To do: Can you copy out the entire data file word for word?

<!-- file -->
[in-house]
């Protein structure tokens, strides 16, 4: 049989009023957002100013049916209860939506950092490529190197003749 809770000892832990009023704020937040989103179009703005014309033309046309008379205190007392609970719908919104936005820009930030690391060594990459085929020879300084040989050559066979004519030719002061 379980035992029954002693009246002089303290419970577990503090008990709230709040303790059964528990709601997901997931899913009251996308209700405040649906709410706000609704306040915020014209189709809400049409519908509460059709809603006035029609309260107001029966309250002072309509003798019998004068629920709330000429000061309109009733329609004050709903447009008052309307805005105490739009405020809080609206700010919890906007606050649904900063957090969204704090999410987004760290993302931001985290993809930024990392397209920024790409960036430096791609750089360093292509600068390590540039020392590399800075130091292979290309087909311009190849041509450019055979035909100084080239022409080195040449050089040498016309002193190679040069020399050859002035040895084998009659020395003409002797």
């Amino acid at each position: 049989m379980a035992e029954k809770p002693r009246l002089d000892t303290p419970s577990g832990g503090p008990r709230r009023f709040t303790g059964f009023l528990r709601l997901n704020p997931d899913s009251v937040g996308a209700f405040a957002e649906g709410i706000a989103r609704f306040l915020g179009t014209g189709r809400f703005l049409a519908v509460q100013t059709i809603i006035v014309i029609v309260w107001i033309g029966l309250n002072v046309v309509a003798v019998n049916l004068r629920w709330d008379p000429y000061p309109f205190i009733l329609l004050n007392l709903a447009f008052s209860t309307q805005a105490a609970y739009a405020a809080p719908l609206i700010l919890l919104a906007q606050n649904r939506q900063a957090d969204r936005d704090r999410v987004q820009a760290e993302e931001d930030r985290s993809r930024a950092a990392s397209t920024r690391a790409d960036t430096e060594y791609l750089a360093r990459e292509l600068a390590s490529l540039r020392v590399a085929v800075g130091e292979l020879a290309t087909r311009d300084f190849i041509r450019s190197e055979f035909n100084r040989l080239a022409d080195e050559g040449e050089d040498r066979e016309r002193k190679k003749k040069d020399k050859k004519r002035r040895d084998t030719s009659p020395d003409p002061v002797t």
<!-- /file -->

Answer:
[in-house]
């Protein structure tokens, strides 16, 4: 049989009023957002100013049916209860939506950092490529190197003749 809770000892832990009023704020937040989103179009703005014309033309046309008379205190007392609970719908919104936005820009930030690391060594990459085929020879300084040989050559066979004519030719002061 379980035992029954002693009246002089303290419970577990503090008990709230709040303790059964528990709601997901997931899913009251996308209700405040649906709410706000609704306040915020014209189709809400049409519908509460059709809603006035029609309260107001029966309250002072309509003798019998004068629920709330000429000061309109009733329609004050709903447009008052309307805005105490739009405020809080609206700010919890906007606050649904900063957090969204704090999410987004760290993302931001985290993809930024990392397209920024790409960036430096791609750089360093292509600068390590540039020392590399800075130091292979290309087909311009190849041509450019055979035909100084080239022409080195040449050089040498016309002193190679040069020399050859002035040895084998009659020395003409002797």
């Amino acid at each position: 049989m379980a035992e029954k809770p002693r009246l002089d000892t303290p419970s577990g832990g503090p008990r709230r009023f709040t303790g059964f009023l528990r709601l997901n704020p997931d899913s009251v937040g996308a209700f405040a957002e649906g709410i706000a989103r609704f306040l915020g179009t014209g189709r809400f703005l049409a519908v509460q100013t059709i809603i006035v014309i029609v309260w107001i033309g029966l309250n002072v046309v309509a003798v019998n049916l004068r629920w709330d008379p000429y000061p309109f205190i009733l329609l004050n007392l709903a447009f008052s209860t309307q805005a105490a609970y739009a405020a809080p719908l609206i700010l919890l919104a906007q606050n649904r939506q900063a957090d969204r936005d704090r999410v987004q820009a760290e993302e931001d930030r985290s993809r930024a950092a990392s397209t920024r690391a790409d960036t430096e060594y791609l750089a360093r990459e292509l600068a390590s490529l540039r020392v590399a085929v800075g130091e292979l020879a290309t087909r311009d300084f190849i041509r450019s190197e055979f035909n100084r040989l080239a022409d080195e050559g040449e050089d040498r066979e016309r002193k190679k003749k040069d020399k050859k004519r002035r040895d084998t030719s009659p020395d003409p002061v002797t």